The Decline and Fall of Christianity: Cultural Indicators
Liberalizing developments such as abortion, gay marriage, extramarital sex, women's rights and no-fault divorce point to a significant shift away from traditional Christian values. Unsurprisingly, the Roman Catholic church and other Christian bodies resist these trends. But this in vain. Today, 95% of American adults have had premarital sex. The culture of western societies is generally shot through with sexual content. In 2007, 60% of all American births to women 20-24 years old were outside of marriage.
Europe, the cradle of modern Christianity, has especially seen a decline in religiosity. Over one-third of all births in the European Union are to unmarried women. The majority of children are now born out of wedlock in Estonia, France, Sweden and Bulgaria.
Secular alternatives have displaced Christ in the popular consciousness. For most people of the rich world, career, nationality, race, gender, social status or political ideology are more fundamental to their lives than religion.
In 2011, Americans spent less than one hour per day, on average, on "organizational, civic and religious activities." Specifically, they spent 0.26 hours on weekdays and 0.56 hours on weekends on such activities. By contrast, 0.71 hours on weekdays are used to "purchase goods and services," and 0.82 on weekends. This compares to over 4 hours per day spent on "leisure and sports" (more than 6 hours on the weekends).
This God doesn't fit, try a new one
Americans become less religious as they get older. From childhood to adulthood, the two biggest religious groups--Protestants and Catholics-- see a decline in adherence. The unaffiliated category (which includes atheists and agnostics) sees a significant increase.
In a flexible culture marked by religious freedom, people switch religions as they see fit. Changing beliefs, feelings, life circumstances and sense of belonging determine where and what they worship. There is an emphasis on what "feels right," rather than objective standards of truth that one must accept whether they like it or not.
The consumerization of religion is a fact in the rich countries of the modern west. Japanese mix and match traditions from a variety of religions for various purposes. Many Japanese celebrate the birth of a child with a visit to a Shinto shrine, have western Christian-style weddings (complete with the exchange of rings and a white wedding gown), and conduct funerals according to Buddhist traditions.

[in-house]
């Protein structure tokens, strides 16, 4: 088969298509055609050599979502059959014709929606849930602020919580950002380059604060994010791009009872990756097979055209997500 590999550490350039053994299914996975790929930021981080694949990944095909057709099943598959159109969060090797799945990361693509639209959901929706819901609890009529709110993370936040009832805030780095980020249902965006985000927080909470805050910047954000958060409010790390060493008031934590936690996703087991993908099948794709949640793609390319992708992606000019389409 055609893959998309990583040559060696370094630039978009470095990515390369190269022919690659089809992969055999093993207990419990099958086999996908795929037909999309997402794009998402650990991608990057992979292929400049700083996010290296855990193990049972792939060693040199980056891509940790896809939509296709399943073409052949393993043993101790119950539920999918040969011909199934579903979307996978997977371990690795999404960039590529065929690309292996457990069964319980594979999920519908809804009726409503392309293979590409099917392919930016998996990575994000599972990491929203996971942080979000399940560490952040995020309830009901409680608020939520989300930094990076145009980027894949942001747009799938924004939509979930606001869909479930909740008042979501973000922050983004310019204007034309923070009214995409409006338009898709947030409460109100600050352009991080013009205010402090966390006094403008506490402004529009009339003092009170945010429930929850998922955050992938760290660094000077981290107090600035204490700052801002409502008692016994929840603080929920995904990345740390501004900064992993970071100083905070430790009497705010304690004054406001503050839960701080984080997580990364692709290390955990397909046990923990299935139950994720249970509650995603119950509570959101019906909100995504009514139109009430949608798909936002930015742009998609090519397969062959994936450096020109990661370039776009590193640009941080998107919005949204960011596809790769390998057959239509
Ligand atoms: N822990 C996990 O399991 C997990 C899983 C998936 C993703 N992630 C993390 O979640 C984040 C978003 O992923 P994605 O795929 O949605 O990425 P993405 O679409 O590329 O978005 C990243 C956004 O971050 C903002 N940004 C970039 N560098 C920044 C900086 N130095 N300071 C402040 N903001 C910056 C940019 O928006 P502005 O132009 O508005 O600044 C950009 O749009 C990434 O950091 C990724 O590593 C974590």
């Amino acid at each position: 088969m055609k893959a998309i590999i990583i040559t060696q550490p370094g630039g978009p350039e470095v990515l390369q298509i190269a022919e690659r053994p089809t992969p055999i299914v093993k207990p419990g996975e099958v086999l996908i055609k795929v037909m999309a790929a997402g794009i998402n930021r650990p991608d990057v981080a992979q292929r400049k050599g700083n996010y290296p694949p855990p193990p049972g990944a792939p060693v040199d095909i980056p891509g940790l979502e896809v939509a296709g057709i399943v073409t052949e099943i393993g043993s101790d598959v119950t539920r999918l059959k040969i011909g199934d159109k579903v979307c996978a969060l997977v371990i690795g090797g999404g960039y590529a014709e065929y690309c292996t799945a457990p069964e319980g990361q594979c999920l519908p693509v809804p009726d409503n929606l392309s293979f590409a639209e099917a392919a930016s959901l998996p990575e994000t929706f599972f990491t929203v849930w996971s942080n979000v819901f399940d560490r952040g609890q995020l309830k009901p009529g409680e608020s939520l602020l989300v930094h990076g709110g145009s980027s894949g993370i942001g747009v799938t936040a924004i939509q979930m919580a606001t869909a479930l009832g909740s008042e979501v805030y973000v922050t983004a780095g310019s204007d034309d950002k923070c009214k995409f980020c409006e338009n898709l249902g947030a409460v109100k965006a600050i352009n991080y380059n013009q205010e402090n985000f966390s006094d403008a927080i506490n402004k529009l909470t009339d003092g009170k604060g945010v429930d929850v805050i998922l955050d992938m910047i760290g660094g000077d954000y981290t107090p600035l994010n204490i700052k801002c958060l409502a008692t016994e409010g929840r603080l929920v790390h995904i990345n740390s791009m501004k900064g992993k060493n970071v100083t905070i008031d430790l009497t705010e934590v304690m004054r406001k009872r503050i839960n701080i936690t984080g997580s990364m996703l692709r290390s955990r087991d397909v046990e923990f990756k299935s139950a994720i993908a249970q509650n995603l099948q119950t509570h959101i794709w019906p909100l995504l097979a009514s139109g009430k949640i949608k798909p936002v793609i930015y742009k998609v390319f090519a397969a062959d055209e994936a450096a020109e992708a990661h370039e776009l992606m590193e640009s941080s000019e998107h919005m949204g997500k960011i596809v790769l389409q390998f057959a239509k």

The religion market: the customer is always blessed
In a competitive religious marketplace, religious communities need to innovate to survive and grow. They must provide pleasing experiences, or people will leave. This has resulted in a variety of interesting developments, such as the Prosperity Gospel. The Reverend Creflo Dollar offers daily Biblically-inspired text messages, for a fee of $4.99 per month.
A feel-good message emphasizing self improvement and personal development has arisen. This message often bears as much resemblance to a Tony Robbins speech as to a sermon from Jesus. Peddlers of this message are exceedingly influential, and include Joel Osteen, who runs the largest church in America at 44,000 attendance, and Rick Warren, the eighth largest. These ministries reach millions globally through the media.
From the erosion of traditional Christianity itself, to its hollowing out by secularism and humanism, the culture is a major factor in Christianity's decline.
Power of prayer
- The Decline and Fall of Christianity
- The Decline and Fall of Christianity: Political and Legal Indicators
- The Decline and Fall of Christianity: Scientific and Intellectual Indicators
- The Decline and Fall of Christianity: Religious and Belief Indicators
- Humanist's Guide to Religion: Christianity
- America: A Christian Nation?
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